Create one-of-a-kind artwork that’s inexpensive, eye-catching and easily made with simple painted shapes.
Preparation and experimentation is key when making an artwork, but most importantly have fun with it! Have plenty of colours and extra pieces of paper painted in advance, as you may use more pieces than you expect.
Keep it simple and organic. Don’t worry about making perfectly formed shapes. It’s more interesting and easier to work with pieces that can be used in any way and on a variety of angles.
Use a palette that goes well together. Whether you are going for pastels, autumnal or wintry shades, make sure they all work to complement each other. Use our chosen Resene shades, or Resene ColorShop experts can point you in the right direction when it comes to colours that work together. Get inspiration from Resene colour swatches, magazines and your own home decor.
Use art paper that’s not too flimsy, so it will hold its shape when painted and cut into smaller pieces, and glue won’t show through.
When you’re planning, think big first, then consider smaller elements. First, decide on your main colours, as these will be the larger pieces that create the base for your art.
Tips: Take a photo of your work before you move pieces to glue, so you have a reference if you forget where things go. Don't forget your image will be cropped by the overlaid mat board, so while you are creating your work it is a good idea to keep trying the mat board over the top of your work to see what will be covered and where the edges are.
Once you’ve thought things through, create a clean, dust-free surface to paint all the pieces of paper and allow to dry thoroughly.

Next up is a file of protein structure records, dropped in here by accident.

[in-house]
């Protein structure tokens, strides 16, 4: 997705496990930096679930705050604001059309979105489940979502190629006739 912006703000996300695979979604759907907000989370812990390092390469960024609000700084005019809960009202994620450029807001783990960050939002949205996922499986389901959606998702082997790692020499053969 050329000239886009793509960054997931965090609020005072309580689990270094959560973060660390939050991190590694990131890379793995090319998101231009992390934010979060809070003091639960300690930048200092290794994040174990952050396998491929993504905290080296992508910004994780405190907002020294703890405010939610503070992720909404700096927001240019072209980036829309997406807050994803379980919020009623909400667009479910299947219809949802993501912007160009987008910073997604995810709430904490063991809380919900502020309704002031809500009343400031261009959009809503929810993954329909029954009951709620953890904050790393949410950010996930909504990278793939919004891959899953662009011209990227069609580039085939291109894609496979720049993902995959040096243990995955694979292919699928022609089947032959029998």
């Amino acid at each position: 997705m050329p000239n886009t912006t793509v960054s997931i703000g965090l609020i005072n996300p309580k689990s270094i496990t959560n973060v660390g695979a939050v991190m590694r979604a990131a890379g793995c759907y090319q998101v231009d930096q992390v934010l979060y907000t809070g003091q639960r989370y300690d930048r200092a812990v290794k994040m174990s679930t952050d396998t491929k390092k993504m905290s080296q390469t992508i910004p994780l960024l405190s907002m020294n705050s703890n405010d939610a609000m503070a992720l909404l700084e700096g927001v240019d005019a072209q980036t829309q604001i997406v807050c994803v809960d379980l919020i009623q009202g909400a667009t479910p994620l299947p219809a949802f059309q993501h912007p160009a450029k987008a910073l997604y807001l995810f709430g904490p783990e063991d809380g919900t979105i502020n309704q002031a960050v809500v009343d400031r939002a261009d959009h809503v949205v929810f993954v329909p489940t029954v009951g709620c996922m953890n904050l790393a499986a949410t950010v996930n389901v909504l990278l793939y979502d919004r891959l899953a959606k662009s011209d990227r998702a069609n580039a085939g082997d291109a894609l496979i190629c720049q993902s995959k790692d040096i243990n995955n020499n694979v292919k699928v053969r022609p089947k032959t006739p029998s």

Use a base piece of paper the same size as your frame insert to glue the cut-out pieces of paper on. A frame normally comes with a backing sheet, so you can use this if you like. Just take into consideration the mat board which will crop your image (A). If you want a circular mount, a local framer should be able to cut this for you.
Either sketch some shapes with a pencil first onto the coloured paper or free-style your cut-outs. We were inspired by landscape curves and leafy shapes for these artworks. Start with a couple of hero colours that will work well as the base of your art. Make sure these shapes are the largest. For example the circle image uses Resene Shilo, Resene Karen Walker Jetsam Brown and Resene Just Dance as the base. They are shaped and layered like a landscape, creating the backdrop for other pieces (B). Lay them out so they are overlapping and there are no gaps.
Now start playing with other smaller shapes that overlap the larger pieces (C). For example the circle image uses some plant-like leaf shapes and some arches. We kept building these up until we felt there was enough balance. A splash of a darker shade, in this case Resene Karen Walker Shadowy Blue in a leaf shape, can create a focal point and give your work some depth. Again, experimentation is key. There is no right or wrong, it’s just about finding what you like. Take your time to add more, swap out shapes and take some away.
Don’t start gluing until you have laid out all the pieces. It’s nice to have the flexibility to change things around and experiment with different shapes and colours before permanently sticking all the pieces to the base paper (see tips). Once you have glued all the shapes down, put your mat board over the top and place in the frame.
Project by Marsha Smith, April 2020
Projects from The Australian Women's Weekly
View more project ideas from The Australian Women's Weekly magazine in the Resene weekend diy projects section.